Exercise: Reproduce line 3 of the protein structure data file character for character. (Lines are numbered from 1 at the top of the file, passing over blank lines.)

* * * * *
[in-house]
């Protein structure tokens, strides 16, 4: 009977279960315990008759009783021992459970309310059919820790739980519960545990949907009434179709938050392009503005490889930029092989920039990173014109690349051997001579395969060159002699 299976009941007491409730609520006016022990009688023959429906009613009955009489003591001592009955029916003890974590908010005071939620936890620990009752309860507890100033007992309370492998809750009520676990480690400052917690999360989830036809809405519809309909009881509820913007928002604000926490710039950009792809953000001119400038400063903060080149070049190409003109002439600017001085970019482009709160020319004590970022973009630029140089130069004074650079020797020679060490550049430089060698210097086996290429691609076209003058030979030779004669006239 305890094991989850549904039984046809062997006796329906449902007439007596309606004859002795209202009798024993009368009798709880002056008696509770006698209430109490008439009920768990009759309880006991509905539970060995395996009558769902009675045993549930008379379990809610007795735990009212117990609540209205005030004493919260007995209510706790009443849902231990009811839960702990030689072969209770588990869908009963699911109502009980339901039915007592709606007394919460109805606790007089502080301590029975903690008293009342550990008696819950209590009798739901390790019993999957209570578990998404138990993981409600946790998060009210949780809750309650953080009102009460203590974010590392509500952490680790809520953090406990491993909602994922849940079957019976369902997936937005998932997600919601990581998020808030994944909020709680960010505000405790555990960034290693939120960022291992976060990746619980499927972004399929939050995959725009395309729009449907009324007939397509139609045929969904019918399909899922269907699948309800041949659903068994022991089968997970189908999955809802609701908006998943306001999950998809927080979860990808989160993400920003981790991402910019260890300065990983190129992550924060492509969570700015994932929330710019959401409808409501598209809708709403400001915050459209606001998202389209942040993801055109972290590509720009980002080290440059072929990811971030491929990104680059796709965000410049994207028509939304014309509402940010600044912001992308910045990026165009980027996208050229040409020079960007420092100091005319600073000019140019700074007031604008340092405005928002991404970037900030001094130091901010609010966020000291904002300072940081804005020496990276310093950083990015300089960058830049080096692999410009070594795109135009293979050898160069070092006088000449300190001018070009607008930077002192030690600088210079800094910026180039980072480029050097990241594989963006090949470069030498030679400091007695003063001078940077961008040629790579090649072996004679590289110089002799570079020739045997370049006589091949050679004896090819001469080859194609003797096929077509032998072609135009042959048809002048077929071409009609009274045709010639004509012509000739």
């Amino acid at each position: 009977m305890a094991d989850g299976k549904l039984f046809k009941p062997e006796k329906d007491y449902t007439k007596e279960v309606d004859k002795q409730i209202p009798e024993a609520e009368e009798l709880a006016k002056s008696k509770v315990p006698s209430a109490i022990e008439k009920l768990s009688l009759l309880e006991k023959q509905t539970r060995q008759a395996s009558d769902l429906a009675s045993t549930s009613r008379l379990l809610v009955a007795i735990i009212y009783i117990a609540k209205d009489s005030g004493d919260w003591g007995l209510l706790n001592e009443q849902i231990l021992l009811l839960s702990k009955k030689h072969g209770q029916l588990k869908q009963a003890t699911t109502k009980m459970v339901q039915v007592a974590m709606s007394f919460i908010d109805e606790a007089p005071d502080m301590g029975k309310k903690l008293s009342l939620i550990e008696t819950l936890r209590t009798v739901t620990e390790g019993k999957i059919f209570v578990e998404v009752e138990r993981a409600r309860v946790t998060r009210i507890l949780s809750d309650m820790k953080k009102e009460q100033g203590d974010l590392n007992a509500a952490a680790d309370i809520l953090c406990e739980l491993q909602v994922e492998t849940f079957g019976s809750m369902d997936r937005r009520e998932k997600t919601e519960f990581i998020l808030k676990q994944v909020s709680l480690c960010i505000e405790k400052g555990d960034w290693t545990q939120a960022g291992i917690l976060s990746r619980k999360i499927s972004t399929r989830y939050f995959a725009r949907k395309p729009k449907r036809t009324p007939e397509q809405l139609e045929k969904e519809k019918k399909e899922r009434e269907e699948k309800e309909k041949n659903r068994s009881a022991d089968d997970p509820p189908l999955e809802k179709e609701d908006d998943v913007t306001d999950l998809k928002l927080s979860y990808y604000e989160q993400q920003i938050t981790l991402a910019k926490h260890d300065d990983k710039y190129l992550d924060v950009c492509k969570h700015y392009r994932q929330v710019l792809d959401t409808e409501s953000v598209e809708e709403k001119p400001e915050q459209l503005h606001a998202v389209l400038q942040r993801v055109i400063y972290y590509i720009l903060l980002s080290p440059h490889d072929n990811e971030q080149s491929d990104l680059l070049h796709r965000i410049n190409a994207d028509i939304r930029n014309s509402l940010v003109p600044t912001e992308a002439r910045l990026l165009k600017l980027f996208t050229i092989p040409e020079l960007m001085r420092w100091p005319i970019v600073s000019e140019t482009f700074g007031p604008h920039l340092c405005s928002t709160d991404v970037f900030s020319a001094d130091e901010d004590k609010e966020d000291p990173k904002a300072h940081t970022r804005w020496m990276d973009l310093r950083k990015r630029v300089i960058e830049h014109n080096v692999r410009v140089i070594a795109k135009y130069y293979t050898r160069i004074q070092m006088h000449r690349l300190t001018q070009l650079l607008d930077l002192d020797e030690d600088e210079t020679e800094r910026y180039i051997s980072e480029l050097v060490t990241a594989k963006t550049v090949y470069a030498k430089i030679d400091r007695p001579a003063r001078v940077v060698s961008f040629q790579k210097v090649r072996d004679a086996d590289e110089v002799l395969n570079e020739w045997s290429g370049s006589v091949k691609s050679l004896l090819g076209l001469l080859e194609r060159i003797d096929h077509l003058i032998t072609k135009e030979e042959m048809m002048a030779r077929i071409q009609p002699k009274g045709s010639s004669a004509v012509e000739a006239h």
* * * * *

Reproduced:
């Amino acid at each position: 009977m305890a094991d989850g299976k549904l039984f046809k009941p062997e006796k329906d007491y449902t007439k007596e279960v309606d004859k002795q409730i209202p009798e024993a609520e009368e009798l709880a006016k002056s008696k509770v315990p006698s209430a109490i022990e008439k009920l768990s009688l009759l309880e006991k023959q509905t539970r060995q008759a395996s009558d769902l429906a009675s045993t549930s009613r008379l379990l809610v009955a007795i735990i009212y009783i117990a609540k209205d009489s005030g004493d919260w003591g007995l209510l706790n001592e009443q849902i231990l021992l009811l839960s702990k009955k030689h072969g209770q029916l588990k869908q009963a003890t699911t109502k009980m459970v339901q039915v007592a974590m709606s007394f919460i908010d109805e606790a007089p005071d502080m301590g029975k309310k903690l008293s009342l939620i550990e008696t819950l936890r209590t009798v739901t620990e390790g019993k999957i059919f209570v578990e998404v009752e138990r993981a409600r309860v946790t998060r009210i507890l949780s809750d309650m820790k953080k009102e009460q100033g203590d974010l590392n007992a509500a952490a680790d309370i809520l953090c406990e739980l491993q909602v994922e492998t849940f079957g019976s809750m369902d997936r937005r009520e998932k997600t919601e519960f990581i998020l808030k676990q994944v909020s709680l480690c960010i505000e405790k400052g555990d960034w290693t545990q939120a960022g291992i917690l976060s990746r619980k999360i499927s972004t399929r989830y939050f995959a725009r949907k395309p729009k449907r036809t009324p007939e397509q809405l139609e045929k969904e519809k019918k399909e899922r009434e269907e699948k309800e309909k041949n659903r068994s009881a022991d089968d997970p509820p189908l999955e809802k179709e609701d908006d998943v913007t306001d999950l998809k928002l927080s979860y990808y604000e989160q993400q920003i938050t981790l991402a910019k926490h260890d300065d990983k710039y190129l992550d924060v950009c492509k969570h700015y392009r994932q929330v710019l792809d959401t409808e409501s953000v598209e809708e709403k001119p400001e915050q459209l503005h606001a998202v389209l400038q942040r993801v055109i400063y972290y590509i720009l903060l980002s080290p440059h490889d072929n990811e971030q080149s491929d990104l680059l070049h796709r965000i410049n190409a994207d028509i939304r930029n014309s509402l940010v003109p600044t912001e992308a002439r910045l990026l165009k600017l980027f996208t050229i092989p040409e020079l960007m001085r420092w100091p005319i970019v600073s000019e140019t482009f700074g007031p604008h920039l340092c405005s928002t709160d991404v970037f900030s020319a001094d130091e901010d004590k609010e966020d000291p990173k904002a300072h940081t970022r804005w020496m990276d973009l310093r950083k990015r630029v300089i960058e830049h014109n080096v692999r410009v140089i070594a795109k135009y130069y293979t050898r160069i004074q070092m006088h000449r690349l300190t001018q070009l650079l607008d930077l002192d020797e030690d600088e210079t020679e800094r910026y180039i051997s980072e480029l050097v060490t990241a594989k963006t550049v090949y470069a030498k430089i030679d400091r007695p001579a003063r001078v940077v060698s961008f040629q790579k210097v090649r072996d004679a086996d590289e110089v002799l395969n570079e020739w045997s290429g370049s006589v091949k691609s050679l004896l090819g076209l001469l080859e194609r060159i003797d096929h077509l003058i032998t072609k135009e030979e042959m048809m002048a030779r077929i071409q009609p002699k009274g045709s010639s004669a004509v012509e000739a006239h």